The exceptional genius of Cotes earned encomiums from both his contemporaries and successors; Sir Isaac Newton said, "If Mr Cotes had lived, we should have known something."
He was the possessor of a clear and graceful, if somewhat florid, style, which showed to special advantage in his numerous obituary notices or encomiums (collected and published in three volumes Zur Erinnerung an vorangegangene Freunde, 1888).
The attempt of Des Murs was praiseworthy, but in effect it has utterly failed, notwithstanding the encomiums passed upon it by friendly critics (Rev. de Zoologie, 1860, pp. 176-183,313-325,370-373).2 Until about this time systematists, almost without exception, may be said to have been wandering with no definite purpose.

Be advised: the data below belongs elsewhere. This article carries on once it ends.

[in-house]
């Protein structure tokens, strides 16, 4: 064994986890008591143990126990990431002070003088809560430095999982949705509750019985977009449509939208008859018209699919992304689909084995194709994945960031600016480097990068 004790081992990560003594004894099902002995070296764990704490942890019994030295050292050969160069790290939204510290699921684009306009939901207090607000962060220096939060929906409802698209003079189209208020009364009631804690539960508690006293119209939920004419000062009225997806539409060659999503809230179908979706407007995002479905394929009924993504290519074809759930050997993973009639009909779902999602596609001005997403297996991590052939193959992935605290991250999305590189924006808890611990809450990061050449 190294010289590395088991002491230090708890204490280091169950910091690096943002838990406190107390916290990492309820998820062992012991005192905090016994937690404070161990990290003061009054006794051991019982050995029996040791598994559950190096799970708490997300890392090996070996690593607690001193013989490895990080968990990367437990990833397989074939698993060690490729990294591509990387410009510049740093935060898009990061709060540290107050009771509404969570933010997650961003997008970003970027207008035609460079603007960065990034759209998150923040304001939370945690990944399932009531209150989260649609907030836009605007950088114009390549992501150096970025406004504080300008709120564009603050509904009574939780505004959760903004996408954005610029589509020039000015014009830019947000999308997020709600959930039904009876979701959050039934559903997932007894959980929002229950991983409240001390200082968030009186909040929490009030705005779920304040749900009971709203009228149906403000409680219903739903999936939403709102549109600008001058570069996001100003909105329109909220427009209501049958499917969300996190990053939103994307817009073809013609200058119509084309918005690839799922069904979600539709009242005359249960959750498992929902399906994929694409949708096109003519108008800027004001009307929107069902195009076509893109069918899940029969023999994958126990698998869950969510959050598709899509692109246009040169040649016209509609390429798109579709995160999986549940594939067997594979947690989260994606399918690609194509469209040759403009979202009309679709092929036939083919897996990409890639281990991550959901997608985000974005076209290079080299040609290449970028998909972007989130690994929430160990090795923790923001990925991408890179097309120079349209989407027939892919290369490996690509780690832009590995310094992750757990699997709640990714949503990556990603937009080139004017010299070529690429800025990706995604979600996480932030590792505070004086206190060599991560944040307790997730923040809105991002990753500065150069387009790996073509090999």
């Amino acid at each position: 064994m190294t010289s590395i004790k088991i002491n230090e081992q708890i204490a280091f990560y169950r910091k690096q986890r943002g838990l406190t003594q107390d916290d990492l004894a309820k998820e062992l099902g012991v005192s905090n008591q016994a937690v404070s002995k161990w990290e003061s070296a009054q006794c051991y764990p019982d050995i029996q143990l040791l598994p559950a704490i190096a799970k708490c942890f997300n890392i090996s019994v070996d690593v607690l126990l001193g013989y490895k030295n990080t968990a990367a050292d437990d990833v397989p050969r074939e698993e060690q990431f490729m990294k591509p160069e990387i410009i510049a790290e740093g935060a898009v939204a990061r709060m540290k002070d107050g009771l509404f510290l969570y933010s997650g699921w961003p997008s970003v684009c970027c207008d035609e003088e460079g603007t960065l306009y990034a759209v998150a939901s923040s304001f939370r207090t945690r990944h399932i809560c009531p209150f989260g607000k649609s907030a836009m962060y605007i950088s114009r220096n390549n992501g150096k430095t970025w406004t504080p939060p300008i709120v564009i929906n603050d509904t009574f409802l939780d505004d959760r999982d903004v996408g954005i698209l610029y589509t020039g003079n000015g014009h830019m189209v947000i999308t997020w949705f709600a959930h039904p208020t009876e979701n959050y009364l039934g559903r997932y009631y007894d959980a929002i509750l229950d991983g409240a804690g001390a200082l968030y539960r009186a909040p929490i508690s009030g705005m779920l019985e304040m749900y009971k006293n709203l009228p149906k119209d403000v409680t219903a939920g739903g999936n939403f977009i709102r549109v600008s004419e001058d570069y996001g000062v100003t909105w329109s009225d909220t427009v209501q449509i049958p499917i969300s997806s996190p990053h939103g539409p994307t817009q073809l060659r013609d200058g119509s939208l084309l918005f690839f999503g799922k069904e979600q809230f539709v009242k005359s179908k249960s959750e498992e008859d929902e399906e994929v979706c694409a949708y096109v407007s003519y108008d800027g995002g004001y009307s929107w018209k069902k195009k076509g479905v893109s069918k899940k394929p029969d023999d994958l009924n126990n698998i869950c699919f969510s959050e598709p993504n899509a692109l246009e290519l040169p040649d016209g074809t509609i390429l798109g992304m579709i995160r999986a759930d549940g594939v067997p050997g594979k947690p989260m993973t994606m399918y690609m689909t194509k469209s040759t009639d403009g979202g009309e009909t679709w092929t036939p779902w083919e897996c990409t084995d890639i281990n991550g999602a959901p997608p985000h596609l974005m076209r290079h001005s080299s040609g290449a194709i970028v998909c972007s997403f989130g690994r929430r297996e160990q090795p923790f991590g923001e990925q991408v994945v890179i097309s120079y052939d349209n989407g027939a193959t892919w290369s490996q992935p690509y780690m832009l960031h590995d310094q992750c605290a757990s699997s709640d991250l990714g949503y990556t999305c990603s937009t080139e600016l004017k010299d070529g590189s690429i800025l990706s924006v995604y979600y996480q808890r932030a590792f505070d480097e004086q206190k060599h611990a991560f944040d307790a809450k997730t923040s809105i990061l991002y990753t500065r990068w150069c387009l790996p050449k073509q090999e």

It may strike one as characteristically Jewish that extravagant and truly oriental encomiums were passed upon such legalists and Talmudists as Isaac Alfazi, Rashi or Maimonides; none the less the medieval Jews were able to produce and appreciate excellent literature of the most varied description.
And truly, her companion justified the encomiums of the faithful chum.
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